I could feel the tension in my neck building, as I was now surrounded my half million dollar lake front homes. Despite this fact, I refused to believe that game wardens would find me all that interesting. As the morning wore on, however, I began playing various scenarios through my head inducing a level of paranoia that had the National Guard storming the island and taking me in as an international terrorist. Suffice to say the authorities never arrived.

Flights of 45-50 geese could be seen in the distance moving slowly south. I hold the goose call to my mouth and blow a couple honks knowing full well that my chances of having a flock turn and investigate are about a million to one. Still there is always that remote chance.

As my sixth shot echoed down the frigid lake, I began to ponder the mathematical complexities that had magically caused me to continue to shoot worse as the waterfowl season progressed. Shouldn’t the laws of statistics dictate that a hunter’s expenditure of rounds be directly proportional to an increase in hit percentage? Unfortunately, my multiple sessions a field throughout the last two months had somehow worked against me and I was firing worse now than on the season opener. Didn’t the old adage say something about practice making one perfect?

Pulling the mangled hen mallard from the icy waters, I noted a full shot of #2s had penetrated the duck directly in the right breast. The resulting bloody mess was reminiscent of what would occur by combining red meat, gun powder and an open flame. Paddling my predator kayak back to the island, I vowed that my next shot would be more “accurate”. To help me in this endeavor, I began to run the waterfowler mantra over and over through my head . . . “shoot where it eats not where it sheats”.

Another duck did not come to me this day and numb fingers and frozen toes finally indicated that it was time to return home.

Wednesday, November 26, 2008

Heatah Huntin

So what are two grown men and two hyper labs to do when their duck boat is down for extensive repairs . . . well, heatah huntin of course. For those uneducated in exactly what heatah huntin entails I thought it would be helpful to organize a post to provide a little background. I am fairly certain that most of you southern gents may be familiar with this method of hunting but are more liable to call it AC hunting. In its most basic form a hunter uses a 4x4 vehicle to navigate far into the backcountry (pounding the snot out of his truck's shock absorption system in the process) in the hopes of having a suicidal ruffed grouse or rabbit sit in the road long enough for the trucks driver to shoot it. A perfectly expedited dispatch is usually followed by the release of the dog who retrieves and then returns it to the truck without the driver having to move more than a couple feet. Though sounding utterly simple in the execution, it never fails that 9.9 times out of 10 the grouse or rabbit wins.

On this particular outing the temperatures were in the lower teens and the winds blowing at a sustained 10-15 mph with sizable gusts reaching 25 mph. As the trees were tossed back in forth in the frosty gale I knew that our chances of seeing a bird would be minimal, bordering on impossible and within spitting distance of I hardly think so. Not to be easily discouraged however of we went into the wilds. After many hours of driving we were wondering if we would see anything, until we rounded a bend and out of the corner of my eye a fast shape darted through a low tangle of spruce trees. I instructed my brother to drive up the road a little further and I jumped out of the truck and quickly loaded three shells. Trudging through the tangle of raspberry bushes and burdocks, I made it to where I had seen the quickly moving form and noted a pair of rabbit tracks escaping into the deep woods. As the wind howled around my baseball hat and the blood drained out of my hands I decided that mister rabbit was in no danger this day and I hiked back to the warmth of the pick-up.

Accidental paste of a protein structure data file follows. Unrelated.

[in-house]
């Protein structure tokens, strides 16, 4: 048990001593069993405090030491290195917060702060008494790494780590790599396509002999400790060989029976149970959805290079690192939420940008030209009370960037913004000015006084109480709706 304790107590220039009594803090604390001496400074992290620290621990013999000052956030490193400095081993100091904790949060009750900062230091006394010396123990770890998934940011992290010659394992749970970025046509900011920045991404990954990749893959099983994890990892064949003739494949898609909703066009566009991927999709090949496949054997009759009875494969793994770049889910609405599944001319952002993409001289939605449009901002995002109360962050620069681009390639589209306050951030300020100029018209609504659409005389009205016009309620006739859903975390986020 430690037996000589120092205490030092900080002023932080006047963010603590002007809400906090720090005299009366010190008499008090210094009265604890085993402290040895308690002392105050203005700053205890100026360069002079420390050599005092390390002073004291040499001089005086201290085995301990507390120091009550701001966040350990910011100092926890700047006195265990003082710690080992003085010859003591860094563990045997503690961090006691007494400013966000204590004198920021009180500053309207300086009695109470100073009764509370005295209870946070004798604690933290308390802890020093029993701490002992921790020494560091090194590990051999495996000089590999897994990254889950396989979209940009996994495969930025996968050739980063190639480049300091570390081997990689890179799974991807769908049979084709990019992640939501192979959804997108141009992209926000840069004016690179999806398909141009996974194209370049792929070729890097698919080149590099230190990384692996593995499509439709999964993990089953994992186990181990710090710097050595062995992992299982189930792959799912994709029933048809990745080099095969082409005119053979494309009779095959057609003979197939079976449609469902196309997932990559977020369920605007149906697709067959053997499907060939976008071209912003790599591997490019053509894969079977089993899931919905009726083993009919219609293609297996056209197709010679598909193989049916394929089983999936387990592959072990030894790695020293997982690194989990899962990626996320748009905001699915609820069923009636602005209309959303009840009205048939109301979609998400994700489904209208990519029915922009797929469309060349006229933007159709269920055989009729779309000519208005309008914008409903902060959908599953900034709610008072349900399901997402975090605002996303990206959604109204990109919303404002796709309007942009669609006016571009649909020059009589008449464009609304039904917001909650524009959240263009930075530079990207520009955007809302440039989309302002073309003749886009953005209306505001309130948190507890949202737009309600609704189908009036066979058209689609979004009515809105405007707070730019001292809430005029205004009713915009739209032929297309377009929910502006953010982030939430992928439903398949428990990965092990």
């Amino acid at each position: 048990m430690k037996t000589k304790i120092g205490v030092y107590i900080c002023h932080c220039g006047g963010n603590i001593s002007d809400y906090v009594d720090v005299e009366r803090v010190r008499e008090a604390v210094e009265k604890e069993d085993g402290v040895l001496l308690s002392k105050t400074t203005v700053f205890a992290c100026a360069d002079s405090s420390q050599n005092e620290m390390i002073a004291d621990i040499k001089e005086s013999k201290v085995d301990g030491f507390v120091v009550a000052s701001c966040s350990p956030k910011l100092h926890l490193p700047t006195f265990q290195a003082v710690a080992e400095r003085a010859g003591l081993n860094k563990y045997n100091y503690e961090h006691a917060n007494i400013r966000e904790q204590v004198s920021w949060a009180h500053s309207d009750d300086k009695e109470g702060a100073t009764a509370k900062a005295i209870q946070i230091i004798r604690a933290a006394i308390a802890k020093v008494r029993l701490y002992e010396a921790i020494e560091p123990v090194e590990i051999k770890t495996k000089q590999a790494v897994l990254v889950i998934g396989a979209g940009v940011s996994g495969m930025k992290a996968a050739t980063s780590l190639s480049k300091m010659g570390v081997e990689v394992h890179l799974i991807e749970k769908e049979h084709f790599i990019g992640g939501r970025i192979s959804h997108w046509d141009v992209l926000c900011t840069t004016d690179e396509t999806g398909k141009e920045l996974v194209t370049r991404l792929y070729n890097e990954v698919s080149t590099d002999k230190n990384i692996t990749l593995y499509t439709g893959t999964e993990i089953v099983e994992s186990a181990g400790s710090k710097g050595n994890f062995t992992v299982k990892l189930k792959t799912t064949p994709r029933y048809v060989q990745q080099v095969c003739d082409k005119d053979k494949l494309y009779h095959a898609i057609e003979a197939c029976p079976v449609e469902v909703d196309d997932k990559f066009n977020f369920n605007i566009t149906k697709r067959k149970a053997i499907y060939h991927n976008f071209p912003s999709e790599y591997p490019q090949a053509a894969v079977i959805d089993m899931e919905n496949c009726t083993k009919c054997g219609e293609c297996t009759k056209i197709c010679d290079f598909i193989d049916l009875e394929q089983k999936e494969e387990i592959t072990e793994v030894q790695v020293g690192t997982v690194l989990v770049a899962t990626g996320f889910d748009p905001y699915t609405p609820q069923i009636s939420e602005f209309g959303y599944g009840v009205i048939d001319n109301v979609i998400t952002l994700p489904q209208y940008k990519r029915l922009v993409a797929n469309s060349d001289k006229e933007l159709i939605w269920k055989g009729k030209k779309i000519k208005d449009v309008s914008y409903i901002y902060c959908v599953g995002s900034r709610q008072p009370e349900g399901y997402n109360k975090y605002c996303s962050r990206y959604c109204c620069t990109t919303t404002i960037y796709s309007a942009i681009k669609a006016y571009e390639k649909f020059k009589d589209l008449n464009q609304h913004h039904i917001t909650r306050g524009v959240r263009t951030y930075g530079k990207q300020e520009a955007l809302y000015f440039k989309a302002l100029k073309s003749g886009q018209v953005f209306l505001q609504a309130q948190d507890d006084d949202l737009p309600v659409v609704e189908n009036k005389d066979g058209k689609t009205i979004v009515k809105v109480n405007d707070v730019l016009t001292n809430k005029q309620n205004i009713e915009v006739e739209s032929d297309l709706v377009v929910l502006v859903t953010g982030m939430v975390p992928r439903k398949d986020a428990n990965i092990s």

As the day wore on and the guns failed to go BOOM we became more and more in need of a good adrenaline fix. Minutes before the mandated quitting time, imagine my incredible surprise and good fortune when cruising down one stretch of road this former rock jock and mountaineer came upon a wood yard filled with over half a million dollars worth of climbing toys! Note in the picture it says DANGER, KEEP BACK 300 FEET . . . yes I am crazy. Ok, I am aware that if any loggers or woodsmen are reading this I know I am going to catch some heat . . . but you have to admit its at least a little bit funny!?!?

Well the day finished with us not shooting any small game animals BUT we did see a nice spike horn that IF we had been carrying a rifle could have been shot and tagged by my brother . . . oh well the bird hunters always see the deer and the deer hunters always see the birds. Perhaps that deer hunter we saw 2 minutes down the road and told of the sighting ended up shooting that nice spike . . . if he ever was able to get his swearing under control . . . man did that guy look cold as he stalked deer through the snow drifts on that abandoned road . . . maybe he should try heatah huntin?!?!?

Monday, November 24, 2008